Monday lunchtime, and half a lecture theatre full of freedom fighters have come together for a loosely-structured fringe meeting on the topic of, well, freedom, compered by Claire Fox, head of the Orwellianly-titled Institute of Ideas.  Ms Fox, who wears a collar and tie, presumably to signal her freedom from the stereotypical norms of female attire, introduces the panel, the best-known of whom is Paul Staines who is even better-known as the blogger Guido Fawkes.  Most of those here, one suspects, have come here to hear Guido. In the event, however, Mr Staines spends most of the meeting gently humming on the sidelines, like a nuclear reactor, and says little.  It is a rare, and rather terrifying, gathering that has the capacity to make Paul Staines the still clam force of reason.

Most of the running was made by Alex Deane, who was once chief of staff to David Cameron and who now runs a website called Big Brother Watch, dedicated, in its own words, to “fighting intrusions on the privacy and the liberties of the British people”.  Mr Deane’s style is nothing if not pugnacious. Asked, as were all the panellists, to suggest laws that the coalition government might usefully repeal in the name of freedom, Mr Deane embarked upon a list of hated legislation that showed no signs of abating after about ten minutes of closely-argued demolition.  Ms Fox earned her chairman’s fee by eventually getting him to shut up, though the brief shudder that rippled along the speaker’s table suggested that it might have been a sharp kick behind the cloth that had done the trick.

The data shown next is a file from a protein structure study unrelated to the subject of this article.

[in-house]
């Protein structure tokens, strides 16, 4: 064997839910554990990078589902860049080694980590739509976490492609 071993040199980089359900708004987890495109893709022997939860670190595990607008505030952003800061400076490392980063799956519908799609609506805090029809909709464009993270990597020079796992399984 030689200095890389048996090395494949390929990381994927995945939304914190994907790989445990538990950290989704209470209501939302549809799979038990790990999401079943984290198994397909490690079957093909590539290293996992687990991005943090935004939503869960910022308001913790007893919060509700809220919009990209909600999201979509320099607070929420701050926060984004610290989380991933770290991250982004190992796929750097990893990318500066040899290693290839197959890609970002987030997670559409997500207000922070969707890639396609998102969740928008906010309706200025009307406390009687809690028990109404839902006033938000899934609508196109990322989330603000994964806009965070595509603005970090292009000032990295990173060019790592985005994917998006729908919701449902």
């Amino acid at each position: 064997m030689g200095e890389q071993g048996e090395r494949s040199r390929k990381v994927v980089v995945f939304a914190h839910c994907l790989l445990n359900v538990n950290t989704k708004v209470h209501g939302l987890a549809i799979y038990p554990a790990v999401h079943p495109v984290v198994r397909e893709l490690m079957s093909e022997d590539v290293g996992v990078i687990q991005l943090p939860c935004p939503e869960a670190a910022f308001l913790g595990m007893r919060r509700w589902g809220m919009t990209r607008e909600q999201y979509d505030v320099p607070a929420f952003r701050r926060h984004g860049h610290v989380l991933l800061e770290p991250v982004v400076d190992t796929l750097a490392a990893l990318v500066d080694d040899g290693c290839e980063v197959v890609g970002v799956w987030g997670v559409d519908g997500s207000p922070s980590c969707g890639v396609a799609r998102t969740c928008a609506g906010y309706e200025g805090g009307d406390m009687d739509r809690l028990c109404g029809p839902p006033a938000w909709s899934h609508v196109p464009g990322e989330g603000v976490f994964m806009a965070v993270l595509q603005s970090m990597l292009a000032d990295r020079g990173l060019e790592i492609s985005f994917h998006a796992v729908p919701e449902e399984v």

No less fanatical in denouncing his fellow panellists for back-sliding, Mr Deane left the meeting in no doubt that he is indeed the Madame Mao of the libertarian movement. The man from Forest – the organisation that would like us to continue to puff our lungs into cancerous oblivion in the name of freedom – all but needed a police escort to leave the room alive, by the time Mr Deane had finished with him.